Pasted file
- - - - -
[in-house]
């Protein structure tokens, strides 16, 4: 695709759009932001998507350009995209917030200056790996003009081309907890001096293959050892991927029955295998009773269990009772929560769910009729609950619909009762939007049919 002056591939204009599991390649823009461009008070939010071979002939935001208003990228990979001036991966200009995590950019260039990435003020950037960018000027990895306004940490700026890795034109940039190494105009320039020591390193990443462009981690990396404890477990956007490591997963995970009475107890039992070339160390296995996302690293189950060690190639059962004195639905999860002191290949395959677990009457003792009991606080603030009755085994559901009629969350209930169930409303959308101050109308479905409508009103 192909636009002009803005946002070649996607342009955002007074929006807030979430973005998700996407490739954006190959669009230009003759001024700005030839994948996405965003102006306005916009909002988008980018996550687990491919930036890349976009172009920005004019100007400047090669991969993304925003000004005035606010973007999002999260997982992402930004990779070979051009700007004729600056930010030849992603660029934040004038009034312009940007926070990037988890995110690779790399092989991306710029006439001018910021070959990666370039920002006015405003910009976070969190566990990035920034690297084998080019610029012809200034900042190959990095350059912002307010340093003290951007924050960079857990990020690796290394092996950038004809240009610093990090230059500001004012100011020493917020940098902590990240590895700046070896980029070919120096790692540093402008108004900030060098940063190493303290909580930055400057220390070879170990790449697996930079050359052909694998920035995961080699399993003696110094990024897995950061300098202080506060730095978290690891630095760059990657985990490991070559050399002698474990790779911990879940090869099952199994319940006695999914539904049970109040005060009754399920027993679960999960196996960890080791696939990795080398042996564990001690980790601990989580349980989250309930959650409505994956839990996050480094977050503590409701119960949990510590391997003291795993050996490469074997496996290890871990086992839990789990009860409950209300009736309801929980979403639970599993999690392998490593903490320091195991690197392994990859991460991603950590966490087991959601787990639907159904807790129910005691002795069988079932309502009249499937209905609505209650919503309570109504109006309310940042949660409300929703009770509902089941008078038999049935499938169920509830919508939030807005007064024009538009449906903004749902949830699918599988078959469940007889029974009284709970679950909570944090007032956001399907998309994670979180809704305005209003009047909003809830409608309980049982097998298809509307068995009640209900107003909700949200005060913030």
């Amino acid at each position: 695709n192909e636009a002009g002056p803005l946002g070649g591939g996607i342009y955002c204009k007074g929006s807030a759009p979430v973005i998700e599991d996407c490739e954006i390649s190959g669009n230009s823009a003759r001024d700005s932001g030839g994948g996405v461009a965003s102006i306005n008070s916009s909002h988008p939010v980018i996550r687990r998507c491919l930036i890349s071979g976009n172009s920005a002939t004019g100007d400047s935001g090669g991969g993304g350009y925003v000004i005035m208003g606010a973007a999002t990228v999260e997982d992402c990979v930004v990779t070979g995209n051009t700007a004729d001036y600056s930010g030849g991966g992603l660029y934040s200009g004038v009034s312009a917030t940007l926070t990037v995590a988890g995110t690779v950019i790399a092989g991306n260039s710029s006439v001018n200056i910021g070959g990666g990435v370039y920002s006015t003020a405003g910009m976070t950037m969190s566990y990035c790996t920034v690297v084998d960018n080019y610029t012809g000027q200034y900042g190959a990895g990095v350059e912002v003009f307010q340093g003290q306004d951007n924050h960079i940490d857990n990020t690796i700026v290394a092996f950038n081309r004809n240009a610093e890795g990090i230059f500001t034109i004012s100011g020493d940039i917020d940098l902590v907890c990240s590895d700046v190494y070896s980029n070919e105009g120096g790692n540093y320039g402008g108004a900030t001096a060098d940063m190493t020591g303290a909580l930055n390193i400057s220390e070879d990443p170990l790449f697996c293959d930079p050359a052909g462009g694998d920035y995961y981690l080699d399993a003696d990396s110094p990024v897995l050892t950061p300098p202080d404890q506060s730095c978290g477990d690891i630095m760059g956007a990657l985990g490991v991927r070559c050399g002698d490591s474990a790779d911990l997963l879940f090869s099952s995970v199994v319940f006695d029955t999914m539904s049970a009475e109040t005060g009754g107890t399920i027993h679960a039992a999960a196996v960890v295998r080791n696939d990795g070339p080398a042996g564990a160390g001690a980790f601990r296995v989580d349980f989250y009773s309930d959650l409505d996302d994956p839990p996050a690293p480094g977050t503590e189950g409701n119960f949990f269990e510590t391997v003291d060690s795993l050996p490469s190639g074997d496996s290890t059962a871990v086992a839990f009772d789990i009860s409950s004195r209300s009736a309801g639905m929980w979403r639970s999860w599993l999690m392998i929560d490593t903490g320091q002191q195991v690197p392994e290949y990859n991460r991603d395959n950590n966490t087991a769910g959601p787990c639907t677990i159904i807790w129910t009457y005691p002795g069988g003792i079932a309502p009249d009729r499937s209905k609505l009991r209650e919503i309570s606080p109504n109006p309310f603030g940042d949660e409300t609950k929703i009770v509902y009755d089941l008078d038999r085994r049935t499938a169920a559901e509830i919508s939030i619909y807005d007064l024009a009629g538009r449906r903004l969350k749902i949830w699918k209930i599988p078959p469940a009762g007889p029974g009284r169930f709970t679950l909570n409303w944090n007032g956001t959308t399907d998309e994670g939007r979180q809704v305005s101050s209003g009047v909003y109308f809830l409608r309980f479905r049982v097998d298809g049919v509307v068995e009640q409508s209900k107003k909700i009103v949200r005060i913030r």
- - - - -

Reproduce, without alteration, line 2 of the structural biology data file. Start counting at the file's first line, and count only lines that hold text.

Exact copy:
């Protein structure tokens, strides 16, 4: 695709759009932001998507350009995209917030200056790996003009081309907890001096293959050892991927029955295998009773269990009772929560769910009729609950619909009762939007049919 002056591939204009599991390649823009461009008070939010071979002939935001208003990228990979001036991966200009995590950019260039990435003020950037960018000027990895306004940490700026890795034109940039190494105009320039020591390193990443462009981690990396404890477990956007490591997963995970009475107890039992070339160390296995996302690293189950060690190639059962004195639905999860002191290949395959677990009457003792009991606080603030009755085994559901009629969350209930169930409303959308101050109308479905409508009103 192909636009002009803005946002070649996607342009955002007074929006807030979430973005998700996407490739954006190959669009230009003759001024700005030839994948996405965003102006306005916009909002988008980018996550687990491919930036890349976009172009920005004019100007400047090669991969993304925003000004005035606010973007999002999260997982992402930004990779070979051009700007004729600056930010030849992603660029934040004038009034312009940007926070990037988890995110690779790399092989991306710029006439001018910021070959990666370039920002006015405003910009976070969190566990990035920034690297084998080019610029012809200034900042190959990095350059912002307010340093003290951007924050960079857990990020690796290394092996950038004809240009610093990090230059500001004012100011020493917020940098902590990240590895700046070896980029070919120096790692540093402008108004900030060098940063190493303290909580930055400057220390070879170990790449697996930079050359052909694998920035995961080699399993003696110094990024897995950061300098202080506060730095978290690891630095760059990657985990490991070559050399002698474990790779911990879940090869099952199994319940006695999914539904049970109040005060009754399920027993679960999960196996960890080791696939990795080398042996564990001690980790601990989580349980989250309930959650409505994956839990996050480094977050503590409701119960949990510590391997003291795993050996490469074997496996290890871990086992839990789990009860409950209300009736309801929980979403639970599993999690392998490593903490320091195991690197392994990859991460991603950590966490087991959601787990639907159904807790129910005691002795069988079932309502009249499937209905609505209650919503309570109504109006309310940042949660409300929703009770509902089941008078038999049935499938169920509830919508939030807005007064024009538009449906903004749902949830699918599988078959469940007889029974009284709970679950909570944090007032956001399907998309994670979180809704305005209003009047909003809830409608309980049982097998298809509307068995009640209900107003909700949200005060913030």